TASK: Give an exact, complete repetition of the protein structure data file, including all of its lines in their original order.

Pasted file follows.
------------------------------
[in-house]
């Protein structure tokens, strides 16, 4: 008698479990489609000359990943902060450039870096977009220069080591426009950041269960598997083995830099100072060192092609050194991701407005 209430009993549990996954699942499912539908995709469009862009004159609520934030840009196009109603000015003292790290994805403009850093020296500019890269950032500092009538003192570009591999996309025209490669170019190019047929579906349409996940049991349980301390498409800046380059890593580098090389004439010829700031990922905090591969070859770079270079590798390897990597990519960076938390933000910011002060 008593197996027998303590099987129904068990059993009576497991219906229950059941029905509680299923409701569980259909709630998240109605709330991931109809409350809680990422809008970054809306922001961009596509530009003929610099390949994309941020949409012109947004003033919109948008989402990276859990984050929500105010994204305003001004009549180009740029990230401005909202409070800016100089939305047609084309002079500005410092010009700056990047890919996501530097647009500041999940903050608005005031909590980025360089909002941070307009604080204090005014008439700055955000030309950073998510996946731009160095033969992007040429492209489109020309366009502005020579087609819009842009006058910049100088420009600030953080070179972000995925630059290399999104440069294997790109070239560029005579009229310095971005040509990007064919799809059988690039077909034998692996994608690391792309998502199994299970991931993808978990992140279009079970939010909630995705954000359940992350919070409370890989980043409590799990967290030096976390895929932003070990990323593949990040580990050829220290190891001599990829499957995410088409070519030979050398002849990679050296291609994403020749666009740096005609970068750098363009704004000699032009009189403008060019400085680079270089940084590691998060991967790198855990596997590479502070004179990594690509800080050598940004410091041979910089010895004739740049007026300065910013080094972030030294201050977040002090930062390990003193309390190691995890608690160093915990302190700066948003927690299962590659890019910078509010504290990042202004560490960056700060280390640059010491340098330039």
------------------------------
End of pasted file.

[in-house]
């Protein structure tokens, strides 16, 4: 008698479990489609000359990943902060450039870096977009220069080591426009950041269960598997083995830099100072060192092609050194991701407005 209430009993549990996954699942499912539908995709469009862009004159609520934030840009196009109603000015003292790290994805403009850093020296500019890269950032500092009538003192570009591999996309025209490669170019190019047929579906349409996940049991349980301390498409800046380059890593580098090389004439010829700031990922905090591969070859770079270079590798390897990597990519960076938390933000910011002060 008593197996027998303590099987129904068990059993009576497991219906229950059941029905509680299923409701569980259909709630998240109605709330991931109809409350809680990422809008970054809306922001961009596509530009003929610099390949994309941020949409012109947004003033919109948008989402990276859990984050929500105010994204305003001004009549180009740029990230401005909202409070800016100089939305047609084309002079500005410092010009700056990047890919996501530097647009500041999940903050608005005031909590980025360089909002941070307009604080204090005014008439700055955000030309950073998510996946731009160095033969992007040429492209489109020309366009502005020579087609819009842009006058910049100088420009600030953080070179972000995925630059290399999104440069294997790109070239560029005579009229310095971005040509990007064919799809059988690039077909034998692996994608690391792309998502199994299970991931993808978990992140279009079970939010909630995705954000359940992350919070409370890989980043409590799990967290030096976390895929932003070990990323593949990040580990050829220290190891001599990829499957995410088409070519030979050398002849990679050296291609994403020749666009740096005609970068750098363009704004000699032009009189403008060019400085680079270089940084590691998060991967790198855990596997590479502070004179990594690509800080050598940004410091041979910089010895004739740049007026300065910013080094972030030294201050977040002090930062390990003193309390190691995890608690160093915990302190700066948003927690299962590659890019910078509010504290990042202004560490960056700060280390640059010491340098330039």